In-Feed Antimicrobials and Working with Commercial Feed Mills

Animal Owner
FAASTsheet 07 /

What is Changing and When?


  1. You will need a prescription to purchase any product, including medicated feed, containing a medically important antimicrobial (MIA).
    1. MIAs are specific drugs (such as Penicillin) that are preferred options for use in human medicine, with few alternatives. See Animal Owner FAASTsheet #3 for more on MIAs.
    2. How do you get prescriptions? See Animal Owner FAASTsheet #7
  2. Growth promotion claims on drug products containing MIAs for use in food animals are being removed. Use of these products for growth promotion or feed efficiency will no longer be allowed, but most products can still be prescribed by your veterinarian for prevention or treatment of disease, if needed.

When? December 1st, 2018

Why Did This Change?

To reduce the development of antimicrobial resistance, it is important to avoid misuse or unnecessary use of MIAs. Therefore:

  • Health Canada is moving all MIAs to the prescription drug list so that veterinarians can better oversee their use. See Animal Owner FAASTsheet #6
  • Drug manufacturers agreed to remove growth promotion claims from their products, as use for growth promotion is not necessary to keep animals healthy and productive.

How Does This Affect Availability of Medicated Feeds from Feed Mills?

As of December 1st, 2018 commercial feed mills are:

  • No longer be able to sell any mixed feeds (complete feeds, supplements, macro premixes, micro premixes) containing MIAs to producers without a prescription.
  • Able to floor-stock medicated mixed feeds that are prepared according to the Compendium of Medicating Ingredient Brochures (CMIB). This will help feed mills to quickly provide standard medicated feeds when a prescription is provided.
    • Medicated feed not listed in the CMIB (i.e. off-label) will be made-to-order by the mill once you provide a prescription from your veterinarian, which may have an effect on how quickly animal owners can obtain medicated feed.

What Do These Changes Mean for Animal Owners?

You must have a prescription from your veterinarian to purchase medicated feeds containing MIAs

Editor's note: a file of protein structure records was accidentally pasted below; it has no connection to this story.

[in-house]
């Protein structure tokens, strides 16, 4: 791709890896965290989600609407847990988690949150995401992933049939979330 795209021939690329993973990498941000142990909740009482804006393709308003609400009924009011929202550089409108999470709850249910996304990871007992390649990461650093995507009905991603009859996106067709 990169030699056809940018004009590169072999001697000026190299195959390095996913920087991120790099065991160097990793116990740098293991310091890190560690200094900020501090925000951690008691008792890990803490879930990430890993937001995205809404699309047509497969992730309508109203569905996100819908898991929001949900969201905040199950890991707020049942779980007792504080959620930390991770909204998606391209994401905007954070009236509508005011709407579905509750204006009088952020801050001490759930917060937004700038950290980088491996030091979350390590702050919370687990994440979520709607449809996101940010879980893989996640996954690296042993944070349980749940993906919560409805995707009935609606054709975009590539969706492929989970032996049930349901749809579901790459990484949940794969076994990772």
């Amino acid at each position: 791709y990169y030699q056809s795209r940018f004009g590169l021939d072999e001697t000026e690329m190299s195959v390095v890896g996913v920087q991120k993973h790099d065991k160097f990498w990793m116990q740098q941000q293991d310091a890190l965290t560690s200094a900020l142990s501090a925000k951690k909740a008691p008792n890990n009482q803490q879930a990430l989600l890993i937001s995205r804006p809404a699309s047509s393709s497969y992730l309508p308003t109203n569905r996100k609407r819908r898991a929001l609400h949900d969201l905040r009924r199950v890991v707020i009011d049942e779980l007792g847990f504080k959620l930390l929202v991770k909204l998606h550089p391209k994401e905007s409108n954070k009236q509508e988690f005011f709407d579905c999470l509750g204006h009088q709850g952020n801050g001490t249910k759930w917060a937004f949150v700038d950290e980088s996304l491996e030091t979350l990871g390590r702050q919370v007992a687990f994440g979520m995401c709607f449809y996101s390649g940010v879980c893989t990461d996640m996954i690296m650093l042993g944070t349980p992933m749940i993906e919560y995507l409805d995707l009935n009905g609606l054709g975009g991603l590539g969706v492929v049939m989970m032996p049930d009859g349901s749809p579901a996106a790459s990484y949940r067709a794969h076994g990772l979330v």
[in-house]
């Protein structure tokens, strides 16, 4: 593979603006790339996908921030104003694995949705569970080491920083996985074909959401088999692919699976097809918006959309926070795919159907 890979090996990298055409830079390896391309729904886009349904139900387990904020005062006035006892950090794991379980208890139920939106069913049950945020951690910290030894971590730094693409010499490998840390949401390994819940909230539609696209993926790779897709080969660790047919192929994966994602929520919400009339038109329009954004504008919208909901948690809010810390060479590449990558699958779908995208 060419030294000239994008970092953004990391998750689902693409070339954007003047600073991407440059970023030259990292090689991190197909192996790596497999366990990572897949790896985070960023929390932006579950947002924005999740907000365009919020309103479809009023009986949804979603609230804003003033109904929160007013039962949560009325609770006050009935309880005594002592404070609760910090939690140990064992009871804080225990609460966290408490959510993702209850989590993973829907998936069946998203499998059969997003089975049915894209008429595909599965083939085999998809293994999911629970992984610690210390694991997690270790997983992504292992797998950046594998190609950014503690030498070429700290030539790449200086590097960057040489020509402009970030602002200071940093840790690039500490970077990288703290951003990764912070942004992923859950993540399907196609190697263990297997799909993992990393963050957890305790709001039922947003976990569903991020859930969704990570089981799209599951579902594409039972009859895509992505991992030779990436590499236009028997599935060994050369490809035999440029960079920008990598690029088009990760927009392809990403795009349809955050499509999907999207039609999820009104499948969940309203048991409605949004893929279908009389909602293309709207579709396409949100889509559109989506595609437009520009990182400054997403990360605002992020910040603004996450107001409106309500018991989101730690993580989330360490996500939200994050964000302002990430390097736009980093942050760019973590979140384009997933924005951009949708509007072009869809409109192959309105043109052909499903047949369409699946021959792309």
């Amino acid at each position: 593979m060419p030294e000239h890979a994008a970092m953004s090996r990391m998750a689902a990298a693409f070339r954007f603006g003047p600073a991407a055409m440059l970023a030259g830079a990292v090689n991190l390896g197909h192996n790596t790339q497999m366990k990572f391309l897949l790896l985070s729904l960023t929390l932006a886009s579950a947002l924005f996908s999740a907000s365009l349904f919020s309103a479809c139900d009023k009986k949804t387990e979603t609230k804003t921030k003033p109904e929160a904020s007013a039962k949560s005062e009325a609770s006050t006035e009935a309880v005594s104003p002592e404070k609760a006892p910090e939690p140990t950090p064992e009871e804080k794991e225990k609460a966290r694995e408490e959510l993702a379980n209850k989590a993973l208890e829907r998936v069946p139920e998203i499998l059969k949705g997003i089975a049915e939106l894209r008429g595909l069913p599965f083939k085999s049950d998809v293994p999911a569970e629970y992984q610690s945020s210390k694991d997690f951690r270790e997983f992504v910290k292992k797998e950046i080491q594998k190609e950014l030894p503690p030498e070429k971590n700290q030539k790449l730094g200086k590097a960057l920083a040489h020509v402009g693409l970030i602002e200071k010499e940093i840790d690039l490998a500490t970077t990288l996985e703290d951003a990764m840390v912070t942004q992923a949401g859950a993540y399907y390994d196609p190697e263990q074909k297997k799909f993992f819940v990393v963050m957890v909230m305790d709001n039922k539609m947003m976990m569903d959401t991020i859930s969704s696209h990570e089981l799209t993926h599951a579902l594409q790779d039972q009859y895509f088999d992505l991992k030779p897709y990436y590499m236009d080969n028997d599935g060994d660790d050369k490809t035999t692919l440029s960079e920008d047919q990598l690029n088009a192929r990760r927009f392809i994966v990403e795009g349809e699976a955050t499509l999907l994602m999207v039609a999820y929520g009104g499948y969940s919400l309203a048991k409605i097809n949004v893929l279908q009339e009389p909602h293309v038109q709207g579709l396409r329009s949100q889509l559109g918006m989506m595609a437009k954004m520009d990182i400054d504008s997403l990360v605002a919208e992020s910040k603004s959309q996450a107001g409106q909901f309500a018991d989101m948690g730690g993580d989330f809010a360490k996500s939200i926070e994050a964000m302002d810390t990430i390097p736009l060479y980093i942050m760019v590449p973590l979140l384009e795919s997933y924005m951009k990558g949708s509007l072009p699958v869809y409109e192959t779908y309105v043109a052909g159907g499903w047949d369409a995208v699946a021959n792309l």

• Commercial feed mills can only sell MIAs if the drug is first mixed in feed AND you present a prescription for the feed written by your veterinarian

DIN drug premixes (i.e. unmixed in-feed medications for mixing on-farm) will ONLY be available through a veterinarian or a pharmacist, with a prescription.

What Else Do You Need to Know?

If you do not routinely work with a veterinarian, you will need to establish a Veterinarian-Client-Patient-Relationship (VCPR) so your veterinarian can prescribe drugs for your animals when needed. Check Animal Owner FAASTsheet #5 to learn more about a VCPR.

You can no longer use MIAs to promote growth or feed efficiency. MIAs may only be used for treatment, prevention and control of illness. See Animal Owner FAASTsheet #8 for more.

How do you access MIAs and prescription medicated feed? See Figure 1 below for a flow chart by the Animal Nutrition Association of Canada:

Figure 1: Flow chart illustrating the potential movement, as per federal and provincial regulations, of prescription DIN drug premises and prescription medicated feed in Canada. Source: ANAC, 2018

What Should You Do Right Now?

If you did not establish a VCPR with a veterinarian in your area before December 1, 2018, do so immediately.

Talk to your veterinarian about the in-feed and in-water antimicrobials you use for your animals on a regular basis, when and how often they are used, and ways your veterinarian can help make sure you can access these products in a timely way when they’re needed.

Having your veterinarian work closely with your local feed mill and animal nutritionist to help make the process of prescribing and dispensing in-feed antimicrobials as smooth as possible.